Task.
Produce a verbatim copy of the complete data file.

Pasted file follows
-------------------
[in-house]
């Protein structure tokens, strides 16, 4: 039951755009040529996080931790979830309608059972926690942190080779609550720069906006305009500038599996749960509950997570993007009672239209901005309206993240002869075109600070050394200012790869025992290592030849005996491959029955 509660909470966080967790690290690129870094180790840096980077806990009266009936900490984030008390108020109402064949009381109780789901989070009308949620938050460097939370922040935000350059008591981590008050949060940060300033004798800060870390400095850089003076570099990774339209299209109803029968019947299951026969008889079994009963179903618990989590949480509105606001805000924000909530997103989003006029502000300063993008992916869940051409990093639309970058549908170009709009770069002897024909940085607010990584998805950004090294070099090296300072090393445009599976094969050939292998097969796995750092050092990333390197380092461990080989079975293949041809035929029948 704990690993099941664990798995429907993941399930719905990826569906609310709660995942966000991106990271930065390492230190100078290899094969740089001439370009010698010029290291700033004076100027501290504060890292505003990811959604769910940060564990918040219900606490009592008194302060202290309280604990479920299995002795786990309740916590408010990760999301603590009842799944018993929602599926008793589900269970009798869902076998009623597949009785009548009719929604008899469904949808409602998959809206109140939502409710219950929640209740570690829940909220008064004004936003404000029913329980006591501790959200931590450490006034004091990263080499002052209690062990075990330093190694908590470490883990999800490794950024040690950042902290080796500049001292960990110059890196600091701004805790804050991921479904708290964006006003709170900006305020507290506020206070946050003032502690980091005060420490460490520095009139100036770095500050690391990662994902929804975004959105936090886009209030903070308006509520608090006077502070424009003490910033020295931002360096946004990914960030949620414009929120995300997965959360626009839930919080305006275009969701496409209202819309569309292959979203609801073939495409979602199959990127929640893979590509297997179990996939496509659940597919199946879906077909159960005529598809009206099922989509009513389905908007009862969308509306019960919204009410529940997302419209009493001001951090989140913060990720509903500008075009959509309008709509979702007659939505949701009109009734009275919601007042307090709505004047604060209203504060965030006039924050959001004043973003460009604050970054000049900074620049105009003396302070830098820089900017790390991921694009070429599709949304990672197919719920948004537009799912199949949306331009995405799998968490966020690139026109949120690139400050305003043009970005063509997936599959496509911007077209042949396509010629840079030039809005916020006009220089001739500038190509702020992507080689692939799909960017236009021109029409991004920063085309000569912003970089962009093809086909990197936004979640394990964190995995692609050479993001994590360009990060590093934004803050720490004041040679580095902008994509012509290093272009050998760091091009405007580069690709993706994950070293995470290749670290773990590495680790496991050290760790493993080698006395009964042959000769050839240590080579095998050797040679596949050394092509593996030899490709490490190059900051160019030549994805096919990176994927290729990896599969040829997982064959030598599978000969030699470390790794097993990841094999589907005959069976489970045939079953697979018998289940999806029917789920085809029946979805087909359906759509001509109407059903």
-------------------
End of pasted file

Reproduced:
[in-house]
């Protein structure tokens, strides 16, 4: 039951755009040529996080931790979830309608059972926690942190080779609550720069906006305009500038599996749960509950997570993007009672239209901005309206993240002869075109600070050394200012790869025992290592030849005996491959029955 509660909470966080967790690290690129870094180790840096980077806990009266009936900490984030008390108020109402064949009381109780789901989070009308949620938050460097939370922040935000350059008591981590008050949060940060300033004798800060870390400095850089003076570099990774339209299209109803029968019947299951026969008889079994009963179903618990989590949480509105606001805000924000909530997103989003006029502000300063993008992916869940051409990093639309970058549908170009709009770069002897024909940085607010990584998805950004090294070099090296300072090393445009599976094969050939292998097969796995750092050092990333390197380092461990080989079975293949041809035929029948 704990690993099941664990798995429907993941399930719905990826569906609310709660995942966000991106990271930065390492230190100078290899094969740089001439370009010698010029290291700033004076100027501290504060890292505003990811959604769910940060564990918040219900606490009592008194302060202290309280604990479920299995002795786990309740916590408010990760999301603590009842799944018993929602599926008793589900269970009798869902076998009623597949009785009548009719929604008899469904949808409602998959809206109140939502409710219950929640209740570690829940909220008064004004936003404000029913329980006591501790959200931590450490006034004091990263080499002052209690062990075990330093190694908590470490883990999800490794950024040690950042902290080796500049001292960990110059890196600091701004805790804050991921479904708290964006006003709170900006305020507290506020206070946050003032502690980091005060420490460490520095009139100036770095500050690391990662994902929804975004959105936090886009209030903070308006509520608090006077502070424009003490910033020295931002360096946004990914960030949620414009929120995300997965959360626009839930919080305006275009969701496409209202819309569309292959979203609801073939495409979602199959990127929640893979590509297997179990996939496509659940597919199946879906077909159960005529598809009206099922989509009513389905908007009862969308509306019960919204009410529940997302419209009493001001951090989140913060990720509903500008075009959509309008709509979702007659939505949701009109009734009275919601007042307090709505004047604060209203504060965030006039924050959001004043973003460009604050970054000049900074620049105009003396302070830098820089900017790390991921694009070429599709949304990672197919719920948004537009799912199949949306331009995405799998968490966020690139026109949120690139400050305003043009970005063509997936599959496509911007077209042949396509010629840079030039809005916020006009220089001739500038190509702020992507080689692939799909960017236009021109029409991004920063085309000569912003970089962009093809086909990197936004979640394990964190995995692609050479993001994590360009990060590093934004803050720490004041040679580095902008994509012509290093272009050998760091091009405007580069690709993706994950070293995470290749670290773990590495680790496991050290760790493993080698006395009964042959000769050839240590080579095998050797040679596949050394092509593996030899490709490490190059900051160019030549994805096919990176994927290729990896599969040829997982064959030598599978000969030699470390790794097993990841094999589907005959069976489970045939079953697979018998289940999806029917789920085809029946979805087909359906759509001509109407059903």